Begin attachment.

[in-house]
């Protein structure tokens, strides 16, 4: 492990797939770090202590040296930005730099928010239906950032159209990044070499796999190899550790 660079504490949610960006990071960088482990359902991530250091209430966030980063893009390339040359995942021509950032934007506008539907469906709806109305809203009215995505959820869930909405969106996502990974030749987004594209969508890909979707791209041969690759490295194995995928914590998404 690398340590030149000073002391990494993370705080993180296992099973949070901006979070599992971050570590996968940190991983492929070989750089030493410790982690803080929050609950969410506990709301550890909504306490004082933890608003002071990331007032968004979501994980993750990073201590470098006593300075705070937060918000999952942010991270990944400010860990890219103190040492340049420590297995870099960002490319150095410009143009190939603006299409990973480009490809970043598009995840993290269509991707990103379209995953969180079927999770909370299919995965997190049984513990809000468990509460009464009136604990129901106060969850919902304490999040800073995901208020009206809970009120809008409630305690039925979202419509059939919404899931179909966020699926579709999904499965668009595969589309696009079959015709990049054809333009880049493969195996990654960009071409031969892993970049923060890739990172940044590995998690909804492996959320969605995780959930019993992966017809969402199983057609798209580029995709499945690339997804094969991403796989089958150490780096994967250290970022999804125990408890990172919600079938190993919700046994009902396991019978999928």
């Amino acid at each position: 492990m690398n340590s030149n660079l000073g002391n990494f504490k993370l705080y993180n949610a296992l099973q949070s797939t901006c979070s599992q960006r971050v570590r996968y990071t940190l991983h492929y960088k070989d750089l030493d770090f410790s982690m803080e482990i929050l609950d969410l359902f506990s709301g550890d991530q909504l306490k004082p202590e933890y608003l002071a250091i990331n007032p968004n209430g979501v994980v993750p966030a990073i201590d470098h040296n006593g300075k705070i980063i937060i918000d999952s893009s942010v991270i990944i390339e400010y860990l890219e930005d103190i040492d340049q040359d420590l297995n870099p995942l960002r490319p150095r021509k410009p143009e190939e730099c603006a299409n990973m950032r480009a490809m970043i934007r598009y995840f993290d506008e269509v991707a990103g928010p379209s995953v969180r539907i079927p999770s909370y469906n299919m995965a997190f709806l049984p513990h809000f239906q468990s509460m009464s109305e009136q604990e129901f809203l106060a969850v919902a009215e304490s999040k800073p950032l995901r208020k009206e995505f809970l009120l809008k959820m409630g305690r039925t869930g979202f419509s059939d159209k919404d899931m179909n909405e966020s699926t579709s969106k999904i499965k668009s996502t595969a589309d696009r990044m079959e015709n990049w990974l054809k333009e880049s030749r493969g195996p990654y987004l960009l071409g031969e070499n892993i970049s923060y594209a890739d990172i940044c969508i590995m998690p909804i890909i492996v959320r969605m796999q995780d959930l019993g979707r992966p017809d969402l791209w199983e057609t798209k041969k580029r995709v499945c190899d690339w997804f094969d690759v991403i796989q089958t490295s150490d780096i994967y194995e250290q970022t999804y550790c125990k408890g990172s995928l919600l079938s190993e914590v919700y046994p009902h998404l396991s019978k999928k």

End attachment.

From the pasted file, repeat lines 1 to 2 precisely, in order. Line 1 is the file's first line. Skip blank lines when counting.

[in-house]
């Protein structure tokens, strides 16, 4: 492990797939770090202590040296930005730099928010239906950032159209990044070499796999190899550790 660079504490949610960006990071960088482990359902991530250091209430966030980063893009390339040359995942021509950032934007506008539907469906709806109305809203009215995505959820869930909405969106996502990974030749987004594209969508890909979707791209041969690759490295194995995928914590998404 690398340590030149000073002391990494993370705080993180296992099973949070901006979070599992971050570590996968940190991983492929070989750089030493410790982690803080929050609950969410506990709301550890909504306490004082933890608003002071990331007032968004979501994980993750990073201590470098006593300075705070937060918000999952942010991270990944400010860990890219103190040492340049420590297995870099960002490319150095410009143009190939603006299409990973480009490809970043598009995840993290269509991707990103379209995953969180079927999770909370299919995965997190049984513990809000468990509460009464009136604990129901106060969850919902304490999040800073995901208020009206809970009120809008409630305690039925979202419509059939919404899931179909966020699926579709999904499965668009595969589309696009079959015709990049054809333009880049493969195996990654960009071409031969892993970049923060890739990172940044590995998690909804492996959320969605995780959930019993992966017809969402199983057609798209580029995709499945690339997804094969991403796989089958150490780096994967250290970022999804125990408890990172919600079938190993919700046994009902396991019978999928």